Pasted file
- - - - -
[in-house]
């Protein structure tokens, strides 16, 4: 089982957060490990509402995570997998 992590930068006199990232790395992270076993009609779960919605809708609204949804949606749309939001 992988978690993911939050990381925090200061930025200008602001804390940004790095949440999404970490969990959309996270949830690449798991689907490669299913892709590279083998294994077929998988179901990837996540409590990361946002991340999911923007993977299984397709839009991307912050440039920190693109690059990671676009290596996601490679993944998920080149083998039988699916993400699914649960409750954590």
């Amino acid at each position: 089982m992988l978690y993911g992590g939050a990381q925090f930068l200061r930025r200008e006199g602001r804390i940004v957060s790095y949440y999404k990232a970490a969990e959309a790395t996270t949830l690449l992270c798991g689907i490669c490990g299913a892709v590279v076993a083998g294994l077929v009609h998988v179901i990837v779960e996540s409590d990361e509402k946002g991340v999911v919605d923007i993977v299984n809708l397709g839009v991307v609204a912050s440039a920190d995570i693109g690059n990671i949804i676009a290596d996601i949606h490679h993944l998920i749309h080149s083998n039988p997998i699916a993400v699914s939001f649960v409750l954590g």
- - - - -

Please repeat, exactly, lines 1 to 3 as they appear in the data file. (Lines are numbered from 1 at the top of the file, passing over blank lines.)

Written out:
[in-house]
């Protein structure tokens, strides 16, 4: 089982957060490990509402995570997998 992590930068006199990232790395992270076993009609779960919605809708609204949804949606749309939001 992988978690993911939050990381925090200061930025200008602001804390940004790095949440999404970490969990959309996270949830690449798991689907490669299913892709590279083998294994077929998988179901990837996540409590990361946002991340999911923007993977299984397709839009991307912050440039920190693109690059990671676009290596996601490679993944998920080149083998039988699916993400699914649960409750954590």
């Amino acid at each position: 089982m992988l978690y993911g992590g939050a990381q925090f930068l200061r930025r200008e006199g602001r804390i940004v957060s790095y949440y999404k990232a970490a969990e959309a790395t996270t949830l690449l992270c798991g689907i490669c490990g299913a892709v590279v076993a083998g294994l077929v009609h998988v179901i990837v779960e996540s409590d990361e509402k946002g991340v999911v919605d923007i993977v299984n809708l397709g839009v991307v609204a912050s440039a920190d995570i693109g690059n990671i949804i676009a290596d996601i949606h490679h993944l998920i749309h080149s083998n039988p997998i699916a993400v699914s939001f649960v409750l954590g």